Ultimately, the choice will often be to either leave contaminated soil where it poses no current or reasonable future human or ecological harm or conduct a remedial excavation which would generate massive greenhouse gas and diesel emissions, create additional traffic on the highways and in busy urban and residential corridors while taking up limited landfill space and requiring the importation of clean fill soil to replace the removed material.

From a sustainable and green remediation perspective the choice could not be any more clear. Risk assessment is often by far the best remedial option both economically and using any sustainability measure anyone can invent. A site remediated by risk assessment typically avoids significant ecological consequences, emissions and human and ecological risks associated with unnecessary dig and dump excavations or gas-fired oxidizers in vapour extraction systems while providing permanent solutions to contamination. This makes risk assessment a legitimate green approach to remediation.

Background

Because I deal with risk all the time in this blog, I have prepared a series of posts to help explain the risk assessment process. The posts start with “Risk Assessment Methodologies Part 1: Understanding de minimis risk” which explains how the science of risk assessment establishes whether a compound is “toxic” and explains the importance of understanding dose/response relationships. It explains the concept of a de minims risk. That is a risk that is negligible and too small to be of societal concern (ref). The series continues with “Risk Assessment Methodologies Part 2: Understanding “Acceptable” Risk” which, as the title suggests, explains how to determine whether a risk is “acceptable”. I then go on to cover how a risk assessment is actually carried out in “Risk Assessment Methodologies Part 3: the Risk Assessment Process. I finish off the series by pointing out the danger of relying on anecdotes in a post titled: Risk Assessment Epilogue: Have a bad case of Anecdotes? Better call an Epidemiologist.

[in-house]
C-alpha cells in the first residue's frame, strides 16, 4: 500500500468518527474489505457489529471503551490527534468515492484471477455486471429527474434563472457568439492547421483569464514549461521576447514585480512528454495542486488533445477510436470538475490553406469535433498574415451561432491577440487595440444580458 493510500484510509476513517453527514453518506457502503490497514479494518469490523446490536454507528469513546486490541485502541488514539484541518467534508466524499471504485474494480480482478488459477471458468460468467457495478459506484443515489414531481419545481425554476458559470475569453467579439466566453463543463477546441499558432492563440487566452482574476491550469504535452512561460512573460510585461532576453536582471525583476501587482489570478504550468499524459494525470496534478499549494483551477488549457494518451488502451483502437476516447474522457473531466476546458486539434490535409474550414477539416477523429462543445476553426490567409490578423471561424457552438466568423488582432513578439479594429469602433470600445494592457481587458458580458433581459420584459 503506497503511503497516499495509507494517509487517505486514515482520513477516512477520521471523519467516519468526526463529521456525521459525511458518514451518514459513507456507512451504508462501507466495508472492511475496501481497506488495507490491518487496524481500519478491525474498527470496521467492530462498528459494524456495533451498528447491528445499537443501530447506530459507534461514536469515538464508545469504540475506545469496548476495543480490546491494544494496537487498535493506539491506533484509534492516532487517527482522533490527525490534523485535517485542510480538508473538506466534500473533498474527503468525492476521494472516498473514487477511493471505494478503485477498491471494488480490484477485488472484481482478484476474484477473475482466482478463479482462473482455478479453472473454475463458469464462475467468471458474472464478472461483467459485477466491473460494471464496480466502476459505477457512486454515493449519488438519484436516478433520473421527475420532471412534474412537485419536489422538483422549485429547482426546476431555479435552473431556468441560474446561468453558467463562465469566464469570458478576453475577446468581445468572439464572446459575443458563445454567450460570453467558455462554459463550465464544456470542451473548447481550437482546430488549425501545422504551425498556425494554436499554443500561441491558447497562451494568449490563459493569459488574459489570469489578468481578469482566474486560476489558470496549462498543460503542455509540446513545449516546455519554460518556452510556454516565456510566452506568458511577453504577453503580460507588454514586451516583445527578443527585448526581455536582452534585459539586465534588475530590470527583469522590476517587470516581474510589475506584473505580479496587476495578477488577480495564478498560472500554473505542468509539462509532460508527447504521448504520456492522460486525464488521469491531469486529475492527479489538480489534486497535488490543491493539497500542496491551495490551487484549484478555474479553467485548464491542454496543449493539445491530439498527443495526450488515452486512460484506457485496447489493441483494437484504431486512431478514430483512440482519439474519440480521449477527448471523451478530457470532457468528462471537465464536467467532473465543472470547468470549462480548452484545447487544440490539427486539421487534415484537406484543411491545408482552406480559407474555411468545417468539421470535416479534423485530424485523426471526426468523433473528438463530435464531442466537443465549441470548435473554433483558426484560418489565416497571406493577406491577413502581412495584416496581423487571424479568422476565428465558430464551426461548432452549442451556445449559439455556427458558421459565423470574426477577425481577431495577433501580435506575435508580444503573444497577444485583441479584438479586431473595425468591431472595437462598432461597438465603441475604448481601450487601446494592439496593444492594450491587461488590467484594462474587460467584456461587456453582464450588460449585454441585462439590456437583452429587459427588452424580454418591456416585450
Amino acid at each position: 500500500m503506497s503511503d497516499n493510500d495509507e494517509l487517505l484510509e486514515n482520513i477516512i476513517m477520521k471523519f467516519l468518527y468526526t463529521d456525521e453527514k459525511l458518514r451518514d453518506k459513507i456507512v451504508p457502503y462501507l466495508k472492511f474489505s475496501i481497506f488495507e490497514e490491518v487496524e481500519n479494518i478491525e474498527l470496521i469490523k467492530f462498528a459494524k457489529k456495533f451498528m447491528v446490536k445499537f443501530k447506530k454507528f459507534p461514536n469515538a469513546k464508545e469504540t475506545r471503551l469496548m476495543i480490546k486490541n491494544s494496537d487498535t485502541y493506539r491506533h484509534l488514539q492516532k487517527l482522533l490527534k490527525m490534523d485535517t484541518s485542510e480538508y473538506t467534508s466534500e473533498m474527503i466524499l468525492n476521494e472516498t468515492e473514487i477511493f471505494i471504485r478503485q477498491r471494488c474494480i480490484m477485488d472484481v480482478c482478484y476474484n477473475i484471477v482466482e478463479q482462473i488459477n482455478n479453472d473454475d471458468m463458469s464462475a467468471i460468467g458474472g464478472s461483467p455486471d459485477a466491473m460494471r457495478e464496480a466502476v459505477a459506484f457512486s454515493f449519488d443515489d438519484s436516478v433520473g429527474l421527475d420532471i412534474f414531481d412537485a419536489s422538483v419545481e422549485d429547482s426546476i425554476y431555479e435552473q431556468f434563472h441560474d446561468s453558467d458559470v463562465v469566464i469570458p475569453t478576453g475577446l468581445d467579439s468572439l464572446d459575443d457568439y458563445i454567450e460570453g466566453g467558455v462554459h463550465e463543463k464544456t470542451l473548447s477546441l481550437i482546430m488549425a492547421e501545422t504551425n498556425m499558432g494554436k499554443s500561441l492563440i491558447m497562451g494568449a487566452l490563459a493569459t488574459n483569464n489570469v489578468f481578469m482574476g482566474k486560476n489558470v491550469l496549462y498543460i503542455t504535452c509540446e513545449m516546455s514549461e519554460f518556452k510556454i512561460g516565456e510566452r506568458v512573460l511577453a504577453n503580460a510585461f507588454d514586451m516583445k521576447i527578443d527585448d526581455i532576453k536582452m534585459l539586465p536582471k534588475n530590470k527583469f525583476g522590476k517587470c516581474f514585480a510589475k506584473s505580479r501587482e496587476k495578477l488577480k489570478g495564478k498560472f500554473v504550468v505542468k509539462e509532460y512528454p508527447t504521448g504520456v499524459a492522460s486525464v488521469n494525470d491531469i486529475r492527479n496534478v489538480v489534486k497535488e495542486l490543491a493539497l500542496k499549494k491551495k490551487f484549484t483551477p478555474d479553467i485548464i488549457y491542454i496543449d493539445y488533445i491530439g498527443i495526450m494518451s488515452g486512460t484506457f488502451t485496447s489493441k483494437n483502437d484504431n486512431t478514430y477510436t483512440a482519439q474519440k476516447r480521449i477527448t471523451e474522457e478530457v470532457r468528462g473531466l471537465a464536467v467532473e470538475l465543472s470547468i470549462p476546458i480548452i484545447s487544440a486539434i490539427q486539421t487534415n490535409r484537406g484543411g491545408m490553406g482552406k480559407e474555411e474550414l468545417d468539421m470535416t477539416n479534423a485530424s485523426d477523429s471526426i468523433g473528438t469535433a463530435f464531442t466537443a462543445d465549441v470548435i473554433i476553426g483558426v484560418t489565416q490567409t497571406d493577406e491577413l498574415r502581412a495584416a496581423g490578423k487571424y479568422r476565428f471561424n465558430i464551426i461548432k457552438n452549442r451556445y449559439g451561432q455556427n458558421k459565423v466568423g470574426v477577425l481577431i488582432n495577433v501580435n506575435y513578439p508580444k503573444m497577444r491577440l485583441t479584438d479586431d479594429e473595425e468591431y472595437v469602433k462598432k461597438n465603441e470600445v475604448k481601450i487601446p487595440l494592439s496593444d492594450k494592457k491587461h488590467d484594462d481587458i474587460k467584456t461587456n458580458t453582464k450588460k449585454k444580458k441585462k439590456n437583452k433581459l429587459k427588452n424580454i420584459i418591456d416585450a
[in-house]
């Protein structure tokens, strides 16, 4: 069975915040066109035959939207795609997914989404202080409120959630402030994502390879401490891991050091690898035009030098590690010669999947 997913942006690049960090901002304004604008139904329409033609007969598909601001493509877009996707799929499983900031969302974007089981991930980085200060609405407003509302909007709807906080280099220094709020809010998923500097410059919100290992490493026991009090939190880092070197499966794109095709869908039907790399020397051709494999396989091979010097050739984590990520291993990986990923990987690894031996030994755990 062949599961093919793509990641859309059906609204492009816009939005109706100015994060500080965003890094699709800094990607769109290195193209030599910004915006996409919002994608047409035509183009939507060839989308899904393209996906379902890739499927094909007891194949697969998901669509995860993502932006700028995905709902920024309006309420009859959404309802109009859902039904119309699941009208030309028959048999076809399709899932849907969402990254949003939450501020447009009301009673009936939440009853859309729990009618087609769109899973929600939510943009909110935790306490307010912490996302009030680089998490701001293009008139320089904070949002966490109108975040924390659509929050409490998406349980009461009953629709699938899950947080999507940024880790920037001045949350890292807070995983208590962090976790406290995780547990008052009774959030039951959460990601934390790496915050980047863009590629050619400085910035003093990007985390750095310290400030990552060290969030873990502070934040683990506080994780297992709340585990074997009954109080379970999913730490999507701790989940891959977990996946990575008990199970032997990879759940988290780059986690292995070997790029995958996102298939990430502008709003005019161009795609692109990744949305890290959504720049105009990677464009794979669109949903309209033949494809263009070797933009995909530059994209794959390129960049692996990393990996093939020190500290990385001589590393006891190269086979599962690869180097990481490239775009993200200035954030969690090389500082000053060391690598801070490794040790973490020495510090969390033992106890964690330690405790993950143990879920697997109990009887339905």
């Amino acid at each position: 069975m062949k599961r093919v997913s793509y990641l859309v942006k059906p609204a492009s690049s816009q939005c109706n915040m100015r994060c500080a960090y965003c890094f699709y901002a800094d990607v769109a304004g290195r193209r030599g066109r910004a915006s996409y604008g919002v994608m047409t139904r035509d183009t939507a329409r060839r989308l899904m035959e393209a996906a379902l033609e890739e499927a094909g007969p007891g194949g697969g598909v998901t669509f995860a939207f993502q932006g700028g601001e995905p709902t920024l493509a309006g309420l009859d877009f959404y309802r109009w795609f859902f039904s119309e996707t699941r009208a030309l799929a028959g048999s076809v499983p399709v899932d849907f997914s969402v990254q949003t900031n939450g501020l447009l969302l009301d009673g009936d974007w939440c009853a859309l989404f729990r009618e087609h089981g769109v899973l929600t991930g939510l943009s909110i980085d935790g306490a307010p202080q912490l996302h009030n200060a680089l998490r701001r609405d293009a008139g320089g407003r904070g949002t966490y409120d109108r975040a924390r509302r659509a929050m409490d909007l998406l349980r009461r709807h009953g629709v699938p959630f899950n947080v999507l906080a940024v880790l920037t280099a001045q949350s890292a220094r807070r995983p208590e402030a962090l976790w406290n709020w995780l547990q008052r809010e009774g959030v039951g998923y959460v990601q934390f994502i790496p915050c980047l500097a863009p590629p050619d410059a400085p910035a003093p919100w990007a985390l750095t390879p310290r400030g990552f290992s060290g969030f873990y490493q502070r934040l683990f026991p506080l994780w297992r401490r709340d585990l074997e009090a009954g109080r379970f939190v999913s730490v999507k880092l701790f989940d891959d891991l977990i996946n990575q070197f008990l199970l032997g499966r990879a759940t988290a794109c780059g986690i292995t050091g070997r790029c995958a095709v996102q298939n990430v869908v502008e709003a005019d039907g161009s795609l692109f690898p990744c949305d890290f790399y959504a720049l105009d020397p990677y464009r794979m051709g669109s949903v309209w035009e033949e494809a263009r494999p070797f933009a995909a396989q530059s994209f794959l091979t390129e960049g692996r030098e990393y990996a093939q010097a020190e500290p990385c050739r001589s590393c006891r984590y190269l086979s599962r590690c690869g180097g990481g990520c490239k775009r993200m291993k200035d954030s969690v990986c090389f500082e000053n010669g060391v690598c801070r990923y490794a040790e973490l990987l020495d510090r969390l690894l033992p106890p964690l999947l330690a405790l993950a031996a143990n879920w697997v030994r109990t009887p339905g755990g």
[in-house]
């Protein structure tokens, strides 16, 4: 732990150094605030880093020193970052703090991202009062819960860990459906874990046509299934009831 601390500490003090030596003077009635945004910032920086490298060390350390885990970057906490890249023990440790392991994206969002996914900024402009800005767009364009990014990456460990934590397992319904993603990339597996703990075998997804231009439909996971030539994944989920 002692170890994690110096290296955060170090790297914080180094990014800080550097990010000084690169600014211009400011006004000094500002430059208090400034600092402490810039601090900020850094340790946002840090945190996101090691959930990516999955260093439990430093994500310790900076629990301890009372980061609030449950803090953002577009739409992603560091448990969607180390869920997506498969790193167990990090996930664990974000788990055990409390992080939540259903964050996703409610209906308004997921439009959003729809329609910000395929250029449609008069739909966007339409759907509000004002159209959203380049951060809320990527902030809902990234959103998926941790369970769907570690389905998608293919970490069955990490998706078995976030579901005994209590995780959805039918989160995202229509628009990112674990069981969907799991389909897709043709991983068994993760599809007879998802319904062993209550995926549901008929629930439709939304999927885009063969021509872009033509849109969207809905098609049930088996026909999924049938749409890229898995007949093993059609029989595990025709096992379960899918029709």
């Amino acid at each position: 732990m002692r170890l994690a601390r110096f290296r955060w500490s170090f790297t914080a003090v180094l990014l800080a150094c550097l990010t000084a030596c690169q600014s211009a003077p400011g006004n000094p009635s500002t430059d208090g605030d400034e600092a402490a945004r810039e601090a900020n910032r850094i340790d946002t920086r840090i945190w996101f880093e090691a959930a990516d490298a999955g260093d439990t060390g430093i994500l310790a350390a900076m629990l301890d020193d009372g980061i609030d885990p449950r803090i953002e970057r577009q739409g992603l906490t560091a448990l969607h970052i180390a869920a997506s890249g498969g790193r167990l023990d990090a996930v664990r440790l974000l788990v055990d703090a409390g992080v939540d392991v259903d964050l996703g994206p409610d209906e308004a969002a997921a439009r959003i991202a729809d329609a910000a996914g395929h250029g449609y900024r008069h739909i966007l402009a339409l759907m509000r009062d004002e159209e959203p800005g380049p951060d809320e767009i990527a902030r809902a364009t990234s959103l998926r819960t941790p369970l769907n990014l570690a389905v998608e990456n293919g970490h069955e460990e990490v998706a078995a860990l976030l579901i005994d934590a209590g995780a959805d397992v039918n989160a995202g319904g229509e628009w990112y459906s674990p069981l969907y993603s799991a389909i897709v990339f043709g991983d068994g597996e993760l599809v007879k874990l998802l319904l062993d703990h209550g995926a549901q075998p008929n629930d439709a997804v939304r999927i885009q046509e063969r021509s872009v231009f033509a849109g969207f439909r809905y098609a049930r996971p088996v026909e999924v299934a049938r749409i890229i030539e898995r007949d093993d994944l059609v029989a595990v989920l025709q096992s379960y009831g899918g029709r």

Previous posts on Contaminated Sites topics:

A primer on environmental liability under BC’s Environmental Management Act.

On the Omnibus Changes to the BC Contaminated Sites Regulation

This entry was posted in Chemistry and Toxicology, Risk Assessment Methodologies, Risk Communication, Uncategorized. Bookmark the permalink.

3 Responses to Understanding Risk Assessment as a form of Sustainable and Green Remediation

  1. dcardno says:

    Ha. In a former life I was the senior financial guy at a waste management company in the Vancouver area. At the time (early 90s, or so) there were a number of service stations that weren’t making much money selling gas, and were more valuable as a development site for a condo tower. Unfortunately, virtually every gas station has had tank leaks at some point – so the subsurface is contaminated. A developer would buy the site, and since time is money, they wanted the site remediated as soon as possible. In practice, that meant excavating the contaminated material pronto, and then starting construction (or at least, permitting / approvals, etc).